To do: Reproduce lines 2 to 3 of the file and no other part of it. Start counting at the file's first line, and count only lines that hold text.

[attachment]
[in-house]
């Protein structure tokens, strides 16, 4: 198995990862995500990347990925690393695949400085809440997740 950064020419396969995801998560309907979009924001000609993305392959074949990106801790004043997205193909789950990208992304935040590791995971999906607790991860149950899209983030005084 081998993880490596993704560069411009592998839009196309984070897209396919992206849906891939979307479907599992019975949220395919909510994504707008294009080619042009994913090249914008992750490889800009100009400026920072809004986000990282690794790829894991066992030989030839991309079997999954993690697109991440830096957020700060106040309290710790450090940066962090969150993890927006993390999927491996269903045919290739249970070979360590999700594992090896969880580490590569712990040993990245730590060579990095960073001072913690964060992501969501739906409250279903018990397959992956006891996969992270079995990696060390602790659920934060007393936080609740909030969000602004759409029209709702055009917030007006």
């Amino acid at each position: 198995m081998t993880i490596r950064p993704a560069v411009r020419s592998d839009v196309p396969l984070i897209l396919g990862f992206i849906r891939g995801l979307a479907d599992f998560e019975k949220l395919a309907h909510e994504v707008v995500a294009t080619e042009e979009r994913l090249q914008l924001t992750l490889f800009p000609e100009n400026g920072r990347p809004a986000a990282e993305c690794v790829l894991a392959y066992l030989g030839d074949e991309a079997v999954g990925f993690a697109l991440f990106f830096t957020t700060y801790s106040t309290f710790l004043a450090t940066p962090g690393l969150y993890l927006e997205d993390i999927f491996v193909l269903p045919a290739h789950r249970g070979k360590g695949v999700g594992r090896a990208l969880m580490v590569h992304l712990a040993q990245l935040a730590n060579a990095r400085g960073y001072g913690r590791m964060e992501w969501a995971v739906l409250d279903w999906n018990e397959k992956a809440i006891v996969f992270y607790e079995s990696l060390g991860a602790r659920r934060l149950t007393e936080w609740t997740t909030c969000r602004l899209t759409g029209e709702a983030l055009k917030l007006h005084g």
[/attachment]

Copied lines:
């Protein structure tokens, strides 16, 4: 198995990862995500990347990925690393695949400085809440997740 950064020419396969995801998560309907979009924001000609993305392959074949990106801790004043997205193909789950990208992304935040590791995971999906607790991860149950899209983030005084 081998993880490596993704560069411009592998839009196309984070897209396919992206849906891939979307479907599992019975949220395919909510994504707008294009080619042009994913090249914008992750490889800009100009400026920072809004986000990282690794790829894991066992030989030839991309079997999954993690697109991440830096957020700060106040309290710790450090940066962090969150993890927006993390999927491996269903045919290739249970070979360590999700594992090896969880580490590569712990040993990245730590060579990095960073001072913690964060992501969501739906409250279903018990397959992956006891996969992270079995990696060390602790659920934060007393936080609740909030969000602004759409029209709702055009917030007006």
């Amino acid at each position: 198995m081998t993880i490596r950064p993704a560069v411009r020419s592998d839009v196309p396969l984070i897209l396919g990862f992206i849906r891939g995801l979307a479907d599992f998560e019975k949220l395919a309907h909510e994504v707008v995500a294009t080619e042009e979009r994913l090249q914008l924001t992750l490889f800009p000609e100009n400026g920072r990347p809004a986000a990282e993305c690794v790829l894991a392959y066992l030989g030839d074949e991309a079997v999954g990925f993690a697109l991440f990106f830096t957020t700060y801790s106040t309290f710790l004043a450090t940066p962090g690393l969150y993890l927006e997205d993390i999927f491996v193909l269903p045919a290739h789950r249970g070979k360590g695949v999700g594992r090896a990208l969880m580490v590569h992304l712990a040993q990245l935040a730590n060579a990095r400085g960073y001072g913690r590791m964060e992501w969501a995971v739906l409250d279903w999906n018990e397959k992956a809440i006891v996969f992270y607790e079995s990696l060390g991860a602790r659920r934060l149950t007393e936080w609740t997740t909030c969000r602004l899209t759409g029209e709702a983030l055009k917030l007006h005084g």